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Can cyberspace save fashion?

by | Oct 2, 2020

Fashion is approaching the future.  With a sold-out virtual reality Circular Fashion Summit taking place this weekend and a well-received 3D Helsinki Fashion Week that took place a few weeks ago, it’s no surprise that many think fashion’s future lies in cyberspace.  

But what do these two events intend to do to change the fundamentals of a flawed system? How will they effect change in supply chains, farming methods and sloppy consumer habits?

There is no doubt that Lorenzo Albrighi of the Circular Fashion Summit is right when he says, “Now more than ever we have felt the readiness of the market and the opportunity to truly accelerate the digitisation and transition of the fashion industry towards a global circular economy powered by collective action and technology.”

Expectations of whether the summit can achieve this acceleration are uncertain. In any case it is too soon to say. In the other example, feedback from an impact report of the HFW looks good: results indicate that for the 2018 physical event, the total footprint per visitor (8000 visitors) was 137 kg CO2-eq whilst for the 2020 digital HFW event, the total footprint per visitor ( 719,000 visitors) in 2020 was 0,66 kg CO2-eq. This is an incredible 99.5% reduction. 

Director of HFW Evelyn Mora says taking the fashion week into cyberspace meant leaving behind In Real Life values. She says, “We choose not to allow digital fashion to inherit the flaws of the IRL fashion industry”. She has set out to redefine the meaning of value and base it on the planet’s raw material resources, and not on economic growth. Evelyn hopes that “users can then export the digital world’s vision and tools back into the real world, thereby shaping the IRL industry on becoming more transparent, collaborative, traceable, efficient and sustainable, in all variations of its meaning”.

To be held in a virtual version of the iconic Grand Palais, the Circular Fashion Summit by lablaco  is pegged to be a pioneering event. Using VR headset attendees will be transported to the conference.

“Fashion, technology, ecology, circular economy… By hosting the Circular Fashion Summit we are at the heart of the Grand Palais’ mission since its inception: to be the place where we think of a new world… we are once again faithful to the roots of the Grand Palais, a place that has always been the place of innovation,” says Chris Dercon, the president of the Réunion des Musées Nationaux.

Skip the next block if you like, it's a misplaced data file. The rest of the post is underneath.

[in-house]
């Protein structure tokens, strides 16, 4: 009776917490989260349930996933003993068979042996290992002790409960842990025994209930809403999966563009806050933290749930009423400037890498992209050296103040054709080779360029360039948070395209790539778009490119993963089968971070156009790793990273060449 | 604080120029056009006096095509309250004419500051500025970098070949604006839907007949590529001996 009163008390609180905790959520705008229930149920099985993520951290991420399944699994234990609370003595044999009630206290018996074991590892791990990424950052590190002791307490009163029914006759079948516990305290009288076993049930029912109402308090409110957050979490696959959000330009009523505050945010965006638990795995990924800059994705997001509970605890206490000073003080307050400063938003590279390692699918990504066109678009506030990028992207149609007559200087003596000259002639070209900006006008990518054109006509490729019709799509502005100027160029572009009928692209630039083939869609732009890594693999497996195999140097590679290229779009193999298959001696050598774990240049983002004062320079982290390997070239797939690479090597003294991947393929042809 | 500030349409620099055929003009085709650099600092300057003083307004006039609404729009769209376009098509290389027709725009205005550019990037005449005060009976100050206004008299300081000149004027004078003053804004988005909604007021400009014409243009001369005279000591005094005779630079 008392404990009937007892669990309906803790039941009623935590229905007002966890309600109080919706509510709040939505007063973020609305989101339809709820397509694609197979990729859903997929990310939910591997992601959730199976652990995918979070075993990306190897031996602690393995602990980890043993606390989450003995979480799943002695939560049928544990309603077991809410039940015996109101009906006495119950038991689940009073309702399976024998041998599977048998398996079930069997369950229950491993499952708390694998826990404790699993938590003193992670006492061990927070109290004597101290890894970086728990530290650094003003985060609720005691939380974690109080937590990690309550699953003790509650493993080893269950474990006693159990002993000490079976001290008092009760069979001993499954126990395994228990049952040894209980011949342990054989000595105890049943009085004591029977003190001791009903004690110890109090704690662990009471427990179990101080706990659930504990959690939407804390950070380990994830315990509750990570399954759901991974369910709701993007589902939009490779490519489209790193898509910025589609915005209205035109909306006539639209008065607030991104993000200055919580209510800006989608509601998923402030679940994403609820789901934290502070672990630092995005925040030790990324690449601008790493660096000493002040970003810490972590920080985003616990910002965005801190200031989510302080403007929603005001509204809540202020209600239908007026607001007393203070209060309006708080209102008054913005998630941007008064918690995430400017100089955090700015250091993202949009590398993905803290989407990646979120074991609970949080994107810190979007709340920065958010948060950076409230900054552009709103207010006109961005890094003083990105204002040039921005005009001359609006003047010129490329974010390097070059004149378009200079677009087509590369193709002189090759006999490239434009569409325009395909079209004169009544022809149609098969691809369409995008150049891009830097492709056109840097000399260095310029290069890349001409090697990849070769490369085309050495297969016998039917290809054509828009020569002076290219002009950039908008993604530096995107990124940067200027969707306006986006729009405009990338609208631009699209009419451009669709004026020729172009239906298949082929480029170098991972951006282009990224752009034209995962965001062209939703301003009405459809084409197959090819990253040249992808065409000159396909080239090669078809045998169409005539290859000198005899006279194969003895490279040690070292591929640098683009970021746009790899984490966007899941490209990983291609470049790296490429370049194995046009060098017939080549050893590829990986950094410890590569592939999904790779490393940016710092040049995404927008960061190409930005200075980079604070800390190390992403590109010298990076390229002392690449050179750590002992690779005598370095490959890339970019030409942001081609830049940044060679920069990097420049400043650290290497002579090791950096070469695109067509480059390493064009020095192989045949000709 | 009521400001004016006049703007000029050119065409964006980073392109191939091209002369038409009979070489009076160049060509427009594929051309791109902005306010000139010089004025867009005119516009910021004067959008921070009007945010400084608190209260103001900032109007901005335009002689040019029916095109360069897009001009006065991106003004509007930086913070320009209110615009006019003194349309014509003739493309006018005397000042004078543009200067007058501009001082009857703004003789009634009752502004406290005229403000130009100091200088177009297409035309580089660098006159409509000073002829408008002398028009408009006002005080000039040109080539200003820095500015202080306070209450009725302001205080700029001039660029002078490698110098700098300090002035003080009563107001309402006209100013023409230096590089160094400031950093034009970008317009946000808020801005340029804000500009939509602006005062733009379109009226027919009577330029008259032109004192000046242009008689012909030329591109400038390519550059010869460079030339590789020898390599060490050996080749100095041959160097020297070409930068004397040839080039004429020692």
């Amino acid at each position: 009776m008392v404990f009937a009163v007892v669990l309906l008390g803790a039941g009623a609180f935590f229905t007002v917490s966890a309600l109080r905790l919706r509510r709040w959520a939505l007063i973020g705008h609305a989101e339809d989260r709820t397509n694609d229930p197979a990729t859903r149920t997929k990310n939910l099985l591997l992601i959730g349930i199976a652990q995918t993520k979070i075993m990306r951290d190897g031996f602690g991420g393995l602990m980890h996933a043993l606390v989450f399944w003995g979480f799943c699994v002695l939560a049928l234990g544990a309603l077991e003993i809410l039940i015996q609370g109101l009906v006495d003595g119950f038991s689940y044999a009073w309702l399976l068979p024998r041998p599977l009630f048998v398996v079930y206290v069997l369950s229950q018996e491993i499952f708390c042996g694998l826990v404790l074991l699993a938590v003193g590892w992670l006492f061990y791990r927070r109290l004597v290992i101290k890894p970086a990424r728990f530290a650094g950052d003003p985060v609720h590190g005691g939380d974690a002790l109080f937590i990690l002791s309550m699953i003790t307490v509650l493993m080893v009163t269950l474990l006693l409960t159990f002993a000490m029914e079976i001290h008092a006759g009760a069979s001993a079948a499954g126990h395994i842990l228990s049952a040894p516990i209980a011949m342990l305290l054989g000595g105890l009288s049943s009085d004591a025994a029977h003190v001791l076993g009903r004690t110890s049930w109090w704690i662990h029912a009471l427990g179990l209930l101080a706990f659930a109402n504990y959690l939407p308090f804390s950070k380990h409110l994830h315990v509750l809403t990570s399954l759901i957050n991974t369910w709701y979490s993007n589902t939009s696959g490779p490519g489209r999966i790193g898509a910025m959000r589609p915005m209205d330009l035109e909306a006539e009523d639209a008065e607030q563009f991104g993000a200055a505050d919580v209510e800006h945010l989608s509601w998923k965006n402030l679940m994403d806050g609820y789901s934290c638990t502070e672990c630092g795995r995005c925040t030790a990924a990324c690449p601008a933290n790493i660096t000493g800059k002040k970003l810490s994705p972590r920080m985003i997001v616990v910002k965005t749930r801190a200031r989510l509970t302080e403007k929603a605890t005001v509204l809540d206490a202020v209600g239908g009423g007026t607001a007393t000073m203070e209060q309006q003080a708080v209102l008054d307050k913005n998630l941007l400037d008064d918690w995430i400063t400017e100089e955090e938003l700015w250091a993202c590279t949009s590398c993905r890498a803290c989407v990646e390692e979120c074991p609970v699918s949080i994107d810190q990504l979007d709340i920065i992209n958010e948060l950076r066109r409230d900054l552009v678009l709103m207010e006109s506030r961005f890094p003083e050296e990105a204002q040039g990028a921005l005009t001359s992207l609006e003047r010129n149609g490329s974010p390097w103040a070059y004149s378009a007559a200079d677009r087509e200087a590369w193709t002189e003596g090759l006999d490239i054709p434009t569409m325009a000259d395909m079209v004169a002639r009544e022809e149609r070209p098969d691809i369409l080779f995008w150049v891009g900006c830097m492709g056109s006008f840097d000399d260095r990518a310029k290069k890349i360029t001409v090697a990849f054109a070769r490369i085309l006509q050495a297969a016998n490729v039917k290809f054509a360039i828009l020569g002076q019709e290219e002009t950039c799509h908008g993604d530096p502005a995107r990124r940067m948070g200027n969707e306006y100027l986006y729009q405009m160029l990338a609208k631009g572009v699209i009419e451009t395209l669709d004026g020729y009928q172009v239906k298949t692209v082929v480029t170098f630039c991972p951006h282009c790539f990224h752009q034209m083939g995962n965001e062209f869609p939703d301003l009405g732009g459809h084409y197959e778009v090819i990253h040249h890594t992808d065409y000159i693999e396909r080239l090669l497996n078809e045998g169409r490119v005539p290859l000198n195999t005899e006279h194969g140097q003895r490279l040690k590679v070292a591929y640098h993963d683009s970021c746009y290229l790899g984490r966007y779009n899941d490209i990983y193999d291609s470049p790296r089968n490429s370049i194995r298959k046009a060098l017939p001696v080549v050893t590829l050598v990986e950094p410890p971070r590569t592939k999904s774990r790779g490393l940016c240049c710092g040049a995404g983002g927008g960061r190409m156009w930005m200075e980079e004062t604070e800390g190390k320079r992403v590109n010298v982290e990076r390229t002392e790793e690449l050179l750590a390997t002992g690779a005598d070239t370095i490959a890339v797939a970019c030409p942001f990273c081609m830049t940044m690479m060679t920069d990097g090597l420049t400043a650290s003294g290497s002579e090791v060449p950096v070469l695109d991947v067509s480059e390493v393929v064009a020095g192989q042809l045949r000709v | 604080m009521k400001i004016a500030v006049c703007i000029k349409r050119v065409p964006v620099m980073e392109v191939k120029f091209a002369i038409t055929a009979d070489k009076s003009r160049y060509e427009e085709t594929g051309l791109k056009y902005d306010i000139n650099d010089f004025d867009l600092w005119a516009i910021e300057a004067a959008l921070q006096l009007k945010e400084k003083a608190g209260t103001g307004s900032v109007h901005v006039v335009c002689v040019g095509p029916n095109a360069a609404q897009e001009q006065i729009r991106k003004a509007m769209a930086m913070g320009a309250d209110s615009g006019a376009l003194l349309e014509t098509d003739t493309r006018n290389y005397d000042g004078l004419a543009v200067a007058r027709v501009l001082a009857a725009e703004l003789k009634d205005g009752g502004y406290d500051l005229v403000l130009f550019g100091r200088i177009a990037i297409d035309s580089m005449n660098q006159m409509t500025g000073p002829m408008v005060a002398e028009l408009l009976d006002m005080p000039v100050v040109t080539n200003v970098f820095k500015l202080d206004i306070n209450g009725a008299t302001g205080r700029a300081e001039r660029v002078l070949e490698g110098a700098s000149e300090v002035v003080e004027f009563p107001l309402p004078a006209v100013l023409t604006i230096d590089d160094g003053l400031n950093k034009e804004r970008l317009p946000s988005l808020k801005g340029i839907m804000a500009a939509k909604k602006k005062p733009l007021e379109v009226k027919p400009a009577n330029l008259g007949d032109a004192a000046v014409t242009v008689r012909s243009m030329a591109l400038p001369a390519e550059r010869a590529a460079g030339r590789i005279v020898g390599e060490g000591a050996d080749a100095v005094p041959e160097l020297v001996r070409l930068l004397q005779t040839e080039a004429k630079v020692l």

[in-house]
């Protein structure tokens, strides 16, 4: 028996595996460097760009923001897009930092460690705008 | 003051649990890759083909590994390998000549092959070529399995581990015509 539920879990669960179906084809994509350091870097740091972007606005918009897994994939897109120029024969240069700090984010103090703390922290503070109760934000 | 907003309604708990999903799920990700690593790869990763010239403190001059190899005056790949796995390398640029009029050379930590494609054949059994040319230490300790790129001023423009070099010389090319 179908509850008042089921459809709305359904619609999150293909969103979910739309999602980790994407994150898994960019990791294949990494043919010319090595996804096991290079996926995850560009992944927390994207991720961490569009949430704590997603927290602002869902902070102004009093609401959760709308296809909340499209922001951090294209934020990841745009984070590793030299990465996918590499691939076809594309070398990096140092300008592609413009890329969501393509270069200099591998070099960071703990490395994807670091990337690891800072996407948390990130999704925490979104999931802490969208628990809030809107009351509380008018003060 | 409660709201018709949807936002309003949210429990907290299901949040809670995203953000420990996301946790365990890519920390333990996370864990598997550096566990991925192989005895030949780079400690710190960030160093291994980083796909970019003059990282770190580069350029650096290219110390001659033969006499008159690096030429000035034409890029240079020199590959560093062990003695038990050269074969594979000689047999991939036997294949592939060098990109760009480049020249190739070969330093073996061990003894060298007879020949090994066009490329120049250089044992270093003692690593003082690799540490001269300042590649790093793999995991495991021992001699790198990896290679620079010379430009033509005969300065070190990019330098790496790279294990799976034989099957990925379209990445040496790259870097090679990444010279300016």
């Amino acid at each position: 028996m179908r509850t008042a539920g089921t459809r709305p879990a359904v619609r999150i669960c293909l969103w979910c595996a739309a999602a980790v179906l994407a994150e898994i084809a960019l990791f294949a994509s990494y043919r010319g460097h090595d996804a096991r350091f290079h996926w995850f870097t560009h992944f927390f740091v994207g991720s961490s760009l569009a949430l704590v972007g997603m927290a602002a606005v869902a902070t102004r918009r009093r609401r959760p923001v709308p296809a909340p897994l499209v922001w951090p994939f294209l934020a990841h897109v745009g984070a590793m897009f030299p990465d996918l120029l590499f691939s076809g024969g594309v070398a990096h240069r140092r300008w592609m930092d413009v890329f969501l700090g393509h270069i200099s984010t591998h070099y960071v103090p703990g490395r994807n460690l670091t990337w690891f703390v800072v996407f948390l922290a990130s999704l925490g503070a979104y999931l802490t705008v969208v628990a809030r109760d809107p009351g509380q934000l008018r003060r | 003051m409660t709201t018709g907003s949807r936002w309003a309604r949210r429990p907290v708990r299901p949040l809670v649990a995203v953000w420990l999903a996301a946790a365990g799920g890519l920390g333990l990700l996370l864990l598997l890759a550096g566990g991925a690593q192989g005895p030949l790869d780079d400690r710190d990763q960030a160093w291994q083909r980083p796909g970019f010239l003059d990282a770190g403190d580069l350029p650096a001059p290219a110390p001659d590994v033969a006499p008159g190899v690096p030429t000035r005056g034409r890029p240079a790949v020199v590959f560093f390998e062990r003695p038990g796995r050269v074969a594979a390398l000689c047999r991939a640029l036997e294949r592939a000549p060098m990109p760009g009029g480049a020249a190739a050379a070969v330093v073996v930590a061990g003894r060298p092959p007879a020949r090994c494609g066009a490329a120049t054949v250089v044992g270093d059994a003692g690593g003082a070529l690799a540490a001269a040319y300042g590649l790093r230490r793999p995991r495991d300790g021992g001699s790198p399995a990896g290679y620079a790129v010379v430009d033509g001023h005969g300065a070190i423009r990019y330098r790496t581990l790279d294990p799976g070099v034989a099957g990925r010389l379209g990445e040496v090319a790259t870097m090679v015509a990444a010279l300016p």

Alongside the panel talks at the summit, the Impact Design Hub in support of the Black Lives Matter movement, brings together a curated global selection of BIPOC-owned designer brands showcasing collections that respect the four impact design principles: Innovation in Materials, Process, People and Planet. South African designers, Sindiso Khumalo and Lukhanyo Mdingi will be participating in this.

“Our decision to curate a BIPOC hub is helping us dig deeper and amplify the voices of under-represented designers. Through exciting design, the selection reflects a future of fashion that is more supportive of local communities, more protective of traditional crafts and more mindful of the planet’s resources,” says Alexia Planas Lee of Circular Fashion Summit.

The intentions are impressive, and HFW’s report is positive, but the real test will be whether these events inspire, as Evelyn hopes, the IRL industry to “become more transparent, collaborative, traceable, efficient and sustainable, in all variations of its meaning”.

We’ll be watching and supporting with interest. 

  • To find out more, visit the Circular Fashion Summit’s website here and Helsinki Fashion Week here. 
  • Main image is a the digital venue for the Circular summit, the video is the 3mbassy film for HFW’s and the last two images are of content assets for Lukhanyo and Sindiso’s inclusion in the Impact Design Hub
  • Additional reporting by Catherine del Monte

 

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